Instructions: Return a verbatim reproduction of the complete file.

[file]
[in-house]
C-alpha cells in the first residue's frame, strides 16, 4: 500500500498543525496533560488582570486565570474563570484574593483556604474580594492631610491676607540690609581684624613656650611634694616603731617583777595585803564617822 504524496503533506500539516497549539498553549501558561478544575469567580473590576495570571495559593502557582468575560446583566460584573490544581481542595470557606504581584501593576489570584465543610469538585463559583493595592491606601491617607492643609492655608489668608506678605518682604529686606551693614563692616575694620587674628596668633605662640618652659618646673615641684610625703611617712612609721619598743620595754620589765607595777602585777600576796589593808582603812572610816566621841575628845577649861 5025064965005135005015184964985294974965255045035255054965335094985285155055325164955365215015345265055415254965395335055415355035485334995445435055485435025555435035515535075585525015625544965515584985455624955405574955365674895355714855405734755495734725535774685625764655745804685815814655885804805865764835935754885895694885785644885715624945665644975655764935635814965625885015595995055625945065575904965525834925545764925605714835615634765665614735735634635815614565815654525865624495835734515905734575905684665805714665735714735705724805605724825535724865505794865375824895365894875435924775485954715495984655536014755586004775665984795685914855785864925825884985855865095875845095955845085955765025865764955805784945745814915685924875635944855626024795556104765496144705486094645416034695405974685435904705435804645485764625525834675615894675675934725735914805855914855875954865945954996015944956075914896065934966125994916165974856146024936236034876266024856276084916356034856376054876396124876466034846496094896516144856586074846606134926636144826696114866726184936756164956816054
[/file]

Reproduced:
[in-house]
C-alpha cells in the first residue's frame, strides 16, 4: 500500500498543525496533560488582570486565570474563570484574593483556604474580594492631610491676607540690609581684624613656650611634694616603731617583777595585803564617822 504524496503533506500539516497549539498553549501558561478544575469567580473590576495570571495559593502557582468575560446583566460584573490544581481542595470557606504581584501593576489570584465543610469538585463559583493595592491606601491617607492643609492655608489668608506678605518682604529686606551693614563692616575694620587674628596668633605662640618652659618646673615641684610625703611617712612609721619598743620595754620589765607595777602585777600576796589593808582603812572610816566621841575628845577649861 5025064965005135005015184964985294974965255045035255054965335094985285155055325164955365215015345265055415254965395335055415355035485334995445435055485435025555435035515535075585525015625544965515584985455624955405574955365674895355714855405734755495734725535774685625764655745804685815814655885804805865764835935754885895694885785644885715624945665644975655764935635814965625885015595995055625945065575904965525834925545764925605714835615634765665614735735634635815614565815654525865624495835734515905734575905684665805714665735714735705724805605724825535724865505794865375824895365894875435924775485954715495984655536014755586004775665984795685914855785864925825884985855865095875845095955845085955765025865764955805784945745814915685924875635944855626024795556104765496144705486094645416034695405974685435904705435804645485764625525834675615894675675934725735914805855914855875954865945954996015944956075914896065934966125994916165974856146024936236034876266024856276084916356034856376054876396124876466034846496094896516144856586074846606134926636144826696114866726184936756164956816054